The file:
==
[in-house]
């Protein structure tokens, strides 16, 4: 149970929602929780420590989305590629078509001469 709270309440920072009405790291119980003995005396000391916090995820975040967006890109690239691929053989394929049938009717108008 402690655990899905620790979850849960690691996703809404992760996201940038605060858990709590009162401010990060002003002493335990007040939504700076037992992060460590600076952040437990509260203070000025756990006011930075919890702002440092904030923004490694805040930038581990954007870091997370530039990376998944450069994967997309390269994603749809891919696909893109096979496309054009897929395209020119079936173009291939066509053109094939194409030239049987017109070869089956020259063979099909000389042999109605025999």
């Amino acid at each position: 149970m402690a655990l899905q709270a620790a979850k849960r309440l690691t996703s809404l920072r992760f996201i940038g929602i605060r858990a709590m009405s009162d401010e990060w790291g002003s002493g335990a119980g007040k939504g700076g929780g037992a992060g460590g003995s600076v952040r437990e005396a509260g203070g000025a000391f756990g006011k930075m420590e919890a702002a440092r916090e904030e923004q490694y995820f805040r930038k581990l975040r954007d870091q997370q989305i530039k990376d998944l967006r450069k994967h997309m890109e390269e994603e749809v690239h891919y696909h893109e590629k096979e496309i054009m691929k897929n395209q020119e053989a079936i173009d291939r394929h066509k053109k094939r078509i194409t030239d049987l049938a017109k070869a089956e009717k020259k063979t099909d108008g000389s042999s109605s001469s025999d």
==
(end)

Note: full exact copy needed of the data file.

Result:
[in-house]
């Protein structure tokens, strides 16, 4: 149970929602929780420590989305590629078509001469 709270309440920072009405790291119980003995005396000391916090995820975040967006890109690239691929053989394929049938009717108008 402690655990899905620790979850849960690691996703809404992760996201940038605060858990709590009162401010990060002003002493335990007040939504700076037992992060460590600076952040437990509260203070000025756990006011930075919890702002440092904030923004490694805040930038581990954007870091997370530039990376998944450069994967997309390269994603749809891919696909893109096979496309054009897929395209020119079936173009291939066509053109094939194409030239049987017109070869089956020259063979099909000389042999109605025999």
């Amino acid at each position: 149970m402690a655990l899905q709270a620790a979850k849960r309440l690691t996703s809404l920072r992760f996201i940038g929602i605060r858990a709590m009405s009162d401010e990060w790291g002003s002493g335990a119980g007040k939504g700076g929780g037992a992060g460590g003995s600076v952040r437990e005396a509260g203070g000025a000391f756990g006011k930075m420590e919890a702002a440092r916090e904030e923004q490694y995820f805040r930038k581990l975040r954007d870091q997370q989305i530039k990376d998944l967006r450069k994967h997309m890109e390269e994603e749809v690239h891919y696909h893109e590629k096979e496309i054009m691929k897929n395209q020119e053989a079936i173009d291939r394929h066509k053109k094939r078509i194409t030239d049987l049938a017109k070869a089956e009717k020259k063979t099909d108008g000389s042999s109605s001469s025999d």